Thursday, 20 October 2011

Review of Woody Allen's 'Midnight in Paris' (2011) - A superficial hallucination of a film


Woody Allen’s ‘Midnight in Paris’ – a superficial hallucination of a film

I have to say I am getting tired of the hype surrounding Woody Allen’s films. As much as I love his early work, particularly the witty script and analytical psychology of ‘Annie Hall’ and ‘Manhattan’ (the definitive part of his film career, one might say), his recent films have all left me cold. Take Allen’s new film, ‘Midnight in Paris’ with Owen Wilson that I saw recently at glorious Phoenix Cinema (@phoenixcinema) last week. This film was, to me a poor effort for many reasons. First and foremost I thought the story was altogether one-dimensional, overly sentimental and nostalgic and rather predictable for Woody Allen. We follow Owen Wilson as a successful film screenwriter who wants to get back to literary ‘roots’, so to speak, and realise his dream of writing fiction for a living. On a suffocating trip to Paris with his overbearing fiancé (with whom he has seemingly nothing in common apart from his lust for her body and her lust for his money) and his equally oppressive in-laws, he escapes into the Parisian night to re-walk the paths of the great European writers before him for inspiration against his writer’s block. From the start of the film, he is painted obtusely to be a writer with a classic continual idolisation of the past, in this case 1920s Paris: the ambiance, music, art, literature etc. We gather all this information in about twenty minutes. I think even on writing this you can work out that in the end he will (a) realise his fiance is not right for him, (b) un-block his writer’s block ,(c) stop living in the past. And all this unsurprisingly takes place. At a push we may guess that he probably come to replace his fiancé with someone new who he has more in common with, perhaps someone in Paris? Yes, this happens too.

How all of this happens in the film is unusual, a surprise to be sure. Each midnight, Wilson’s character is transported in time to 1920s where he meets all manners of artists, musicians, patrons and writers. They all mill around the story as it progresses – F. Scott Fitzgerald, Salvador Dali, Gertrude Stein, Pablo Picasso, John Steinbeck, Edgar Degas, Toulouse Lautrec etc. The story appears to wind around these character cameos, most of the time superficially delineating them (Dali sees ‘rhinos’ in everything, Steinbeck relates everything to the stark realities of war etc.), each sycophantic appearance getting a self-congratulatory chuckle from the audience. Through meeting these artists and writers, getting his book appraised by Stein, and meeting someone in the 1920s who idolises the late 1800s, Wilson’s character accomplishes everything in the above paragraph. The irony is Allen shows a writer realising he shouldn’t live in the nostalgia of the past by creating a film that well and truly depends on nostalgia of the past. Allen delights in the costumes, the music, the scenery and backdrops, the cars and of course the cameos, all executed with precision and a directorial eye for detail, yet in their use these attributes amount to nothing more than a sentimental, stereotypical view of Paris: the city of love and romance where esoteric artists and writers walk the streets, entertain in indulgent parties and ponder and drink to oblivion in quaint, basic bars. Mythical Paris, where everyone is beautiful, liberal-minded and fascinating in personality, conversation and talent. While Allen idealises Paris we are supposed to be interested in a writer learning not to idealise Paris. It is utterly ridiculous. Lovely to behold, but a hallucination. Marginalised in Allen’s 1920s Paris is the poverty, racism and prostitution of the day. One might argue that there was no need for these serious issues to be handled but I would say that there was so little to this flimsy film that it could have done with some depth somewhere along the way.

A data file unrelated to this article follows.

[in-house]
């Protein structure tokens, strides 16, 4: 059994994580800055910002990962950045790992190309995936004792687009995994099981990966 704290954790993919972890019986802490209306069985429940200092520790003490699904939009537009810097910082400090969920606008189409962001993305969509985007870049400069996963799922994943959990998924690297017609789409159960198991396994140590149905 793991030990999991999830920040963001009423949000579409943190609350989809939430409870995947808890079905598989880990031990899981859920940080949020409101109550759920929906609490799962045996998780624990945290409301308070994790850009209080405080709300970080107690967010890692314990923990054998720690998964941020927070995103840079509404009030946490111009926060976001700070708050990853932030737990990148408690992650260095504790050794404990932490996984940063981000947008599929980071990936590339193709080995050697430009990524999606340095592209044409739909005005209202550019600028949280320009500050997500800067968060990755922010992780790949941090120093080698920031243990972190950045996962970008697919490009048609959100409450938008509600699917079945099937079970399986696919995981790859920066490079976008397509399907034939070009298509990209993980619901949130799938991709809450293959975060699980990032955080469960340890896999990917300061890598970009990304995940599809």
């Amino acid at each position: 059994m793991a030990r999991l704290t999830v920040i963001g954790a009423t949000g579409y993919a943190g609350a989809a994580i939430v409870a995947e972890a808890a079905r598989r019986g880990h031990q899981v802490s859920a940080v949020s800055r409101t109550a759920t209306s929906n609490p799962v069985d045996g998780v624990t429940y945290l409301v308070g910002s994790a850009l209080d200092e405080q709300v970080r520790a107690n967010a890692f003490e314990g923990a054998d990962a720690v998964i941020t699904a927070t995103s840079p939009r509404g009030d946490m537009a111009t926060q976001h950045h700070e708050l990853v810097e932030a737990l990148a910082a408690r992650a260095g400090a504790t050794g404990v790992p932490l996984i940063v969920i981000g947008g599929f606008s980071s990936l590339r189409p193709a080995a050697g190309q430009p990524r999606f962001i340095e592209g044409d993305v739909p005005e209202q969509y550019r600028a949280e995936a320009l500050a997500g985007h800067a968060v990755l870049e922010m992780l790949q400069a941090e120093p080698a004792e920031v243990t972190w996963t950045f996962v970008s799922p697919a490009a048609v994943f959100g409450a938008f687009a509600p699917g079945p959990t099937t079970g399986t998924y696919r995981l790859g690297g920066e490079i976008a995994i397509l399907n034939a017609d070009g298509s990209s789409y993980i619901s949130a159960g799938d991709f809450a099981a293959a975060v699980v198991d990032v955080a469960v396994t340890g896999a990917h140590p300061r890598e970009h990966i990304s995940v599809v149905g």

Indeed this is not the first time that we have seen this of the veteran director, Woody Allen. To some extent what irritated me about ‘Match Point’ (2005), was his cultural stereotyping of London’s inhabitants – cold characters with a grey sensibility and a great deal of reservation accompanying. As if someone on the Deathstar has removed their costume and acted the same in a London character drama. In addition it was a poor film with little of the real tension it claimed. ‘Vicky, Cristina, Barcelona’ (2008) showed Allen on directorial holiday in Spain. Again, we saw classic stereotypes: Javier Bardem as the passionate, charismatic, cultured Spaniard with heavy soulful eyes in touch with all deep matters of the heart, able to awaken such passions in the holidaymakers from the US. Penelope Cruz as the free-thinking, dynamic, past lover of Bardem’s character, also led by the heart and her turbulent bipolar emotions. I remember my Spanish assistant being irritated with the stereotyping, that Bardem and Cruz should lower themselves to these roles and that Allen, a favourite director of hers, should in turn create such a superficial film. At the time, it didn’t bother me so much. It was when I saw ‘Whatever Works’ in 2009 that I realised that this director is best in New York, or at least in the USA. He is at home there and he creates intelligent films, his best works, there in that city we all know he knows so well. ‘Whatever Works’ wasn’t perfect, it also suffered like ‘Midnight in Paris’ from an anticlimactic ending. Still it was a much better film and made the recent piece a silly bubble by comparison.   

Jana Manuelpillai
http://thouartsgood.blogspot.com/


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